Rahman, 3, has lived half his young life in Los Angeles – without his mother.
They see each other, sometimes, via video chat from Kabul, Afghanistan.
“I see my kids on camera, but I cannot touch them,” his mother said recently from a home she may not leave without a male chaperone in a city where daily electricity use is rationed.
“Sometimes (Rahman) come and he say, ‘Mama,’” she told CNN. “But sometimes he don’t (because) he doesn’t see me” in person.
As his parents fear their squirmy toddler may be forgetting she’s his mom, there’s no telling when he might see her again face to face.
Nearly 18 months after the US military withdrawal, Rahman and his dad, Ahmad Roman, are among perhaps thousands who – after getting out of Afghanistan in the chaotic final days before the Taliban reclaimed control – are still trying to reunite in the United States with loved ones stuck back home.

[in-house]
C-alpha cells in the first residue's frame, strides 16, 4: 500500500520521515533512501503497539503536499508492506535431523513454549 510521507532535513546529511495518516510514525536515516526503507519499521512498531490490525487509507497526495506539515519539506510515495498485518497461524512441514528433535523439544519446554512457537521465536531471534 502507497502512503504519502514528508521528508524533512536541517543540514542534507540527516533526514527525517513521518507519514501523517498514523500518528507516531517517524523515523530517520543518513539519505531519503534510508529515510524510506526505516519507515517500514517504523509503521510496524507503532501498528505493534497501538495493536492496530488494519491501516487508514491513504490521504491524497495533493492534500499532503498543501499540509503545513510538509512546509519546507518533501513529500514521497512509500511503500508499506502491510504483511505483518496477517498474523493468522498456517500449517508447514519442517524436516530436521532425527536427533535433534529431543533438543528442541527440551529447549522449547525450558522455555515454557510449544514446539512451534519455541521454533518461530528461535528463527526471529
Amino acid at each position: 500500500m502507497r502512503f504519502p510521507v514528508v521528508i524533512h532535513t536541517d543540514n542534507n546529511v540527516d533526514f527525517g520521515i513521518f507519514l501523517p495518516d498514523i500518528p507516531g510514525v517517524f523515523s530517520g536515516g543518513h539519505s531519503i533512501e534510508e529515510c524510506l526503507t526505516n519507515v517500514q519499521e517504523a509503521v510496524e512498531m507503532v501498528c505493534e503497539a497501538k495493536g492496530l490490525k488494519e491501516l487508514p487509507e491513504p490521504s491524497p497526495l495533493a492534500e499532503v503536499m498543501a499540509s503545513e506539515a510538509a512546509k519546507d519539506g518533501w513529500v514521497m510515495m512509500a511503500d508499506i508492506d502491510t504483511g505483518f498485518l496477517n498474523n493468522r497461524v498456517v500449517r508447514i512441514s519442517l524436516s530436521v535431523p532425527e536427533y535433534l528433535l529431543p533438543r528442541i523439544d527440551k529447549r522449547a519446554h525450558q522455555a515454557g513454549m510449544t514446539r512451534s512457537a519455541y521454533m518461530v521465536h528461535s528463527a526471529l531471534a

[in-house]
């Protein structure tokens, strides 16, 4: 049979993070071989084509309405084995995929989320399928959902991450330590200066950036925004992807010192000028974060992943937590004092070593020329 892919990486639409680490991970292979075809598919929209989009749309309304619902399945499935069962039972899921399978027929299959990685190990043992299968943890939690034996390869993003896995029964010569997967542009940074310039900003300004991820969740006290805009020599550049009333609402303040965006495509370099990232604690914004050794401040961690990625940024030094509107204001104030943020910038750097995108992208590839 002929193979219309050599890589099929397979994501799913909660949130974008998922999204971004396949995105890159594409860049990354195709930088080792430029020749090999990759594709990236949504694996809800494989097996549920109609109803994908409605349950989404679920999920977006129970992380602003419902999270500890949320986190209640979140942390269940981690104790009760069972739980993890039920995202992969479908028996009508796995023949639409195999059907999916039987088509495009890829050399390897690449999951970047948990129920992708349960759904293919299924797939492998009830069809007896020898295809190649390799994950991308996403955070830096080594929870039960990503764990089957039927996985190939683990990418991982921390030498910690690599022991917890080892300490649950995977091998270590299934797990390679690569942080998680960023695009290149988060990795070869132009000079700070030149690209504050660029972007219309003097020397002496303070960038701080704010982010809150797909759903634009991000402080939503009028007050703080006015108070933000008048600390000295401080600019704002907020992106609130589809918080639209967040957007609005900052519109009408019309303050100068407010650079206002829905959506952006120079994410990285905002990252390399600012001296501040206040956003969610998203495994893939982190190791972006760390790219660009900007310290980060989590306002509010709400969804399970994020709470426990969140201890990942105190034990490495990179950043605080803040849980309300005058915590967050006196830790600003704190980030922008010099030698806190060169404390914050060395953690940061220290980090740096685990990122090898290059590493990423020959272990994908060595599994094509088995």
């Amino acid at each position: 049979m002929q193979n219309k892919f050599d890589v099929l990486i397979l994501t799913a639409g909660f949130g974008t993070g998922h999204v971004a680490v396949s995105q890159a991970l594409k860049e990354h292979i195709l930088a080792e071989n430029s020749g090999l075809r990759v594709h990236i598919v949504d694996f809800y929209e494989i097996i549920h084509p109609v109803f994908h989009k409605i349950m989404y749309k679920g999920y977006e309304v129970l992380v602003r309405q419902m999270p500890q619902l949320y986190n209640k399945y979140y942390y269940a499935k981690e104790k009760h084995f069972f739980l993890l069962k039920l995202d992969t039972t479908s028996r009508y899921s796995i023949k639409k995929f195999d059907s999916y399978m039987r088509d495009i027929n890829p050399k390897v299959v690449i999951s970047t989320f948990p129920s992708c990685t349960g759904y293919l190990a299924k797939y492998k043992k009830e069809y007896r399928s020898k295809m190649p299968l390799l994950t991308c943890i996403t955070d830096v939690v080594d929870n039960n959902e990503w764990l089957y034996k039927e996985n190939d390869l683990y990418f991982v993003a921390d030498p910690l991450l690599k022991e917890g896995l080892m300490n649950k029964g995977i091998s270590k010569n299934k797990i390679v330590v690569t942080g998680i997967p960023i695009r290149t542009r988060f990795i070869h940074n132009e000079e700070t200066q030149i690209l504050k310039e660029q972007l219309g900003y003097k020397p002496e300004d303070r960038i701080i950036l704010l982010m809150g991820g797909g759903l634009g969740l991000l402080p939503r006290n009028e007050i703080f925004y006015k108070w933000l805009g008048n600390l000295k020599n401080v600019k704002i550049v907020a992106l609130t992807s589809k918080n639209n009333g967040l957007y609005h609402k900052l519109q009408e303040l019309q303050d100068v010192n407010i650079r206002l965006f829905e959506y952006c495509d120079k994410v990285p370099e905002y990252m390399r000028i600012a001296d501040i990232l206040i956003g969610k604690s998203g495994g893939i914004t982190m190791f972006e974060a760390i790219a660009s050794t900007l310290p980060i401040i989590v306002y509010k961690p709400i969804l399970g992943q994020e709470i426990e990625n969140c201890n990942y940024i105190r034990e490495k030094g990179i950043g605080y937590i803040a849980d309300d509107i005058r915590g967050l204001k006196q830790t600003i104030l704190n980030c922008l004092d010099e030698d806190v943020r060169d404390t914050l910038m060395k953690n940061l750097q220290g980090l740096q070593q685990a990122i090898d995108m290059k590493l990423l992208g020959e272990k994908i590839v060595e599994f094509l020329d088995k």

Beyond the heartache of separation and the fear over human rights crackdowns, they face a dearth of reliable information about the American immigration process as key deadlines for staying here approach, said Afghan families, advocacy groups and attorneys.
Among them are unaccompanied minors whose parents are still in Afghanistan, said an immigration lawyer at Women for Afghan Women whose unit is trying to help 400 families separated from immediate relatives – most at the Kabul airport, the epicenter in those final days of so many desperate and deadly scrambles for freedom.
The US government initially coordinated “evacuation procedures for their parents and add(ed) their name to evacuation flights,” attorney Sanam Ghandehari said. “However, after more than one year, none of my minor clients have been reunited with their parents yet and still no hope for their reunification in